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Personal savings in Japan - statistics & facts

Personal savings are the part of disposable income that is not spent on the consumption of goods and services but preserved for future use. Personal savings are influenced by a variety of factors such as a country’s economic development and are interrelated with personal consumption spending and investments. In Japan, the coronavirus (COVID-19) pandemic in 2020 led to an increase in household savings and the highest household saving ratio recorded in the past decades.

Household savings during the pandemic

The outbreak of the coronavirus (COVID-19) pandemic has led to higher savings rates worldwide. In Japan, decreased household consumption caused by self-quarantine measures and travel restrictions, uncertainty about the future economic development, and a one-time stimulus payment of 100 thousand yen to each household were all factors that have likely impacted household savings in 2020. Net household savings jumped to close to 35.8 trillion Japanese yen in response to the pandemic, while the household saving ratio, which had ranged between one and two percent in the years prior to the pandemic, increased to 11.3 percent. The high savings ratio also led to an increase in financial assets of households in Japan that amounted to 1947.73 trillion yen in the fourth quarter of 2020.

Retirement savings and fear of old-age poverty

Households and individuals save to prepare for future consumption. The main motivations to save money among Japanese households included provision for old age and unexpected events such as illness or disaster. In Japan, where the population is rapidly aging, and life expectancy is one of the highest in the world, concerns about retirement savings and old-age poverty are on the rise.
Tax-advantaged long-term asset formation schemes such as the Nippon Individual Savings Accounts (NISA), which was modeled on the UK’s Individual Savings Accounts (ISA), and individual-type defined contribution pension plans (iDeCO), optional private pension plans, have been introduced to encourage asset formation and investments among individuals. Although according to a survey, usage of such asset formation schemes was low, assets in individual-type defined contribution pension plans have quadrupled in the past decade, amounting to more than 2.17 trillion yen in March 2020, while investments in NISA accounts amounted to almost 21 trillion yen as of September 2020.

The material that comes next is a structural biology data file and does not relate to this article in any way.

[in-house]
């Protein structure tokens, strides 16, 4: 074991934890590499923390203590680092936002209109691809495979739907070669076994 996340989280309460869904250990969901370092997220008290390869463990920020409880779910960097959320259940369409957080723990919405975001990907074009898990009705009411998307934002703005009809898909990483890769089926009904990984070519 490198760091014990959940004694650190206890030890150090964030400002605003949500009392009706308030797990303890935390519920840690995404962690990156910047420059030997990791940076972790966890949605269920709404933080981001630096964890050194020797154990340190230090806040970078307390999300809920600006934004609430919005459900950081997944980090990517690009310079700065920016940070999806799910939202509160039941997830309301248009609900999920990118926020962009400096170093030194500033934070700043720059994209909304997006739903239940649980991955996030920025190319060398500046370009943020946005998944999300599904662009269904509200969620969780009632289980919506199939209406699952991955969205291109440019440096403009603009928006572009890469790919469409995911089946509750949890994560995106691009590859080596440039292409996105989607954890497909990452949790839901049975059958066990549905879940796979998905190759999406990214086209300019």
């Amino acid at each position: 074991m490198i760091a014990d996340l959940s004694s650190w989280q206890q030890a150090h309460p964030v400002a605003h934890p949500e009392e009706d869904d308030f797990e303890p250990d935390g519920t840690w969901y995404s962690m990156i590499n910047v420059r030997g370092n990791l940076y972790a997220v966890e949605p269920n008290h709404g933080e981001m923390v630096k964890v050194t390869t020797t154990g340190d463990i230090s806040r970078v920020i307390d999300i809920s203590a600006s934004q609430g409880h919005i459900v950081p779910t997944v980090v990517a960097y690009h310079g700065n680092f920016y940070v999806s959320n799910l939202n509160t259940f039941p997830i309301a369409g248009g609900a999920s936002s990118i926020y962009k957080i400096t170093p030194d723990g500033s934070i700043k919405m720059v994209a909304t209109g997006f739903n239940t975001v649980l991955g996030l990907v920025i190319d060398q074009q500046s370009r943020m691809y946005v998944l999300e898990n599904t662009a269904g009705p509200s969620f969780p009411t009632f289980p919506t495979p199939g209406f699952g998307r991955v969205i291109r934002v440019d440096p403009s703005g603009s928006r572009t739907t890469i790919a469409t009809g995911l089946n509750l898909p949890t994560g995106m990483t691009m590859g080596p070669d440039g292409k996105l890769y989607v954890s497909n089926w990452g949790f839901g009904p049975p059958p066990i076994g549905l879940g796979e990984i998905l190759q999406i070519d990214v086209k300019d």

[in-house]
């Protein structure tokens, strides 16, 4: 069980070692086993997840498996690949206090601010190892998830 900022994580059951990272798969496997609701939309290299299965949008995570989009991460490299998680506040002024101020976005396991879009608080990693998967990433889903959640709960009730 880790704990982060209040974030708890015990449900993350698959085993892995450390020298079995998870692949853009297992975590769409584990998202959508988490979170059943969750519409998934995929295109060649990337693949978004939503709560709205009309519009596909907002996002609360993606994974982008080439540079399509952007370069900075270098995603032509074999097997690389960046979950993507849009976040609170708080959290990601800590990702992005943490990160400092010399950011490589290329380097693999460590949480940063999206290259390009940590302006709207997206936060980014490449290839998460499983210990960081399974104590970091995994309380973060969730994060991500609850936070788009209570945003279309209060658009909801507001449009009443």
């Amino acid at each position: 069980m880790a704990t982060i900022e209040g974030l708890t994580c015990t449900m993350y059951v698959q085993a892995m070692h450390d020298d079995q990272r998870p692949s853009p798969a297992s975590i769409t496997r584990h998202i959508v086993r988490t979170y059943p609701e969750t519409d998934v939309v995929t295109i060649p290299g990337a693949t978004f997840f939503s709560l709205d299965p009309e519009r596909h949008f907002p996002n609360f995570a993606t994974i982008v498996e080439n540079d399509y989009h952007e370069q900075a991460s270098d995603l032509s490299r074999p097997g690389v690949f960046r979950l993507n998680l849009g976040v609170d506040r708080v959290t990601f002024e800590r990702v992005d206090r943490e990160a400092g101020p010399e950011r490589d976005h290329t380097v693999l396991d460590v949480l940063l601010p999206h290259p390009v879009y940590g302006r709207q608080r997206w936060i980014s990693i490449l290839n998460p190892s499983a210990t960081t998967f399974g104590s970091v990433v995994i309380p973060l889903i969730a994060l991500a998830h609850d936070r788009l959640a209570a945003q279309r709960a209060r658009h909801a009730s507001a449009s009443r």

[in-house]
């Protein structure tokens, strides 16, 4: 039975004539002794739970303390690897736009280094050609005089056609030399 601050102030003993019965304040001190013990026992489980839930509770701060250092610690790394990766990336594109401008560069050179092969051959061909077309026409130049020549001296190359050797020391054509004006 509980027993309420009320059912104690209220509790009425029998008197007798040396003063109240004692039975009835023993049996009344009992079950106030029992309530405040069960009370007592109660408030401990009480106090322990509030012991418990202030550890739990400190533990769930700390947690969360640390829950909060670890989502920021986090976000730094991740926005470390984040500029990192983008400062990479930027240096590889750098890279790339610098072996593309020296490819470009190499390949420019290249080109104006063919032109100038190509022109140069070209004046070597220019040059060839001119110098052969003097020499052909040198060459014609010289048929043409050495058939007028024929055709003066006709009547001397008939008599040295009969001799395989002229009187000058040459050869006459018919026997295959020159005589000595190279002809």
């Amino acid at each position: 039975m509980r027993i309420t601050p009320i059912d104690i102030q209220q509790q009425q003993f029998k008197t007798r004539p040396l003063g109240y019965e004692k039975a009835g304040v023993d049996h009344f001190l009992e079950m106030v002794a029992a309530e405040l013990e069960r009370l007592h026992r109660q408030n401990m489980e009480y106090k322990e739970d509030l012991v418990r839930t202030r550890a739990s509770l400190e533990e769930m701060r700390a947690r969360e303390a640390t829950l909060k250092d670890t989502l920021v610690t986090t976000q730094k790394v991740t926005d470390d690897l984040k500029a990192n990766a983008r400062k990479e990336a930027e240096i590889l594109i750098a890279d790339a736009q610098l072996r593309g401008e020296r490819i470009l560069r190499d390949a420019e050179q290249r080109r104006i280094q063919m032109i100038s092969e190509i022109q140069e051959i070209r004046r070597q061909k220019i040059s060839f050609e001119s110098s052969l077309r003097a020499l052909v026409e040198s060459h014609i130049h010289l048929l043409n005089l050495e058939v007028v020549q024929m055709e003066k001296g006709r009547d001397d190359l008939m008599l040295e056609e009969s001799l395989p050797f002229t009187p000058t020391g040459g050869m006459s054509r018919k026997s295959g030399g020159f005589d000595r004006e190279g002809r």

Key figures

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Personal savings in Japan

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Personal savings in Japan - statistics & facts

Personal savings are the part of disposable income that is not spent on the consumption of goods and services but preserved for future use. Personal savings are influenced by a variety of factors such as a country’s economic development and are interrelated with personal consumption spending and investments. In Japan, the coronavirus (COVID-19) pandemic in 2020 led to an increase in household savings and the highest household saving ratio recorded in the past decades.

Household savings during the pandemic

The outbreak of the coronavirus (COVID-19) pandemic has led to higher savings rates worldwide. In Japan, decreased household consumption caused by self-quarantine measures and travel restrictions, uncertainty about the future economic development, and a one-time stimulus payment of 100 thousand yen to each household were all factors that have likely impacted household savings in 2020. Net household savings jumped to close to 35.8 trillion Japanese yen in response to the pandemic, while the household saving ratio, which had ranged between one and two percent in the years prior to the pandemic, increased to 11.3 percent. The high savings ratio also led to an increase in financial assets of households in Japan that amounted to 1947.73 trillion yen in the fourth quarter of 2020.

Retirement savings and fear of old-age poverty

Households and individuals save to prepare for future consumption. The main motivations to save money among Japanese households included provision for old age and unexpected events such as illness or disaster. In Japan, where the population is rapidly aging, and life expectancy is one of the highest in the world, concerns about retirement savings and old-age poverty are on the rise.
Tax-advantaged long-term asset formation schemes such as the Nippon Individual Savings Accounts (NISA), which was modeled on the UK’s Individual Savings Accounts (ISA), and individual-type defined contribution pension plans (iDeCO), optional private pension plans, have been introduced to encourage asset formation and investments among individuals. Although according to a survey, usage of such asset formation schemes was low, assets in individual-type defined contribution pension plans have quadrupled in the past decade, amounting to more than 2.17 trillion yen in March 2020, while investments in NISA accounts amounted to almost 21 trillion yen as of September 2020.

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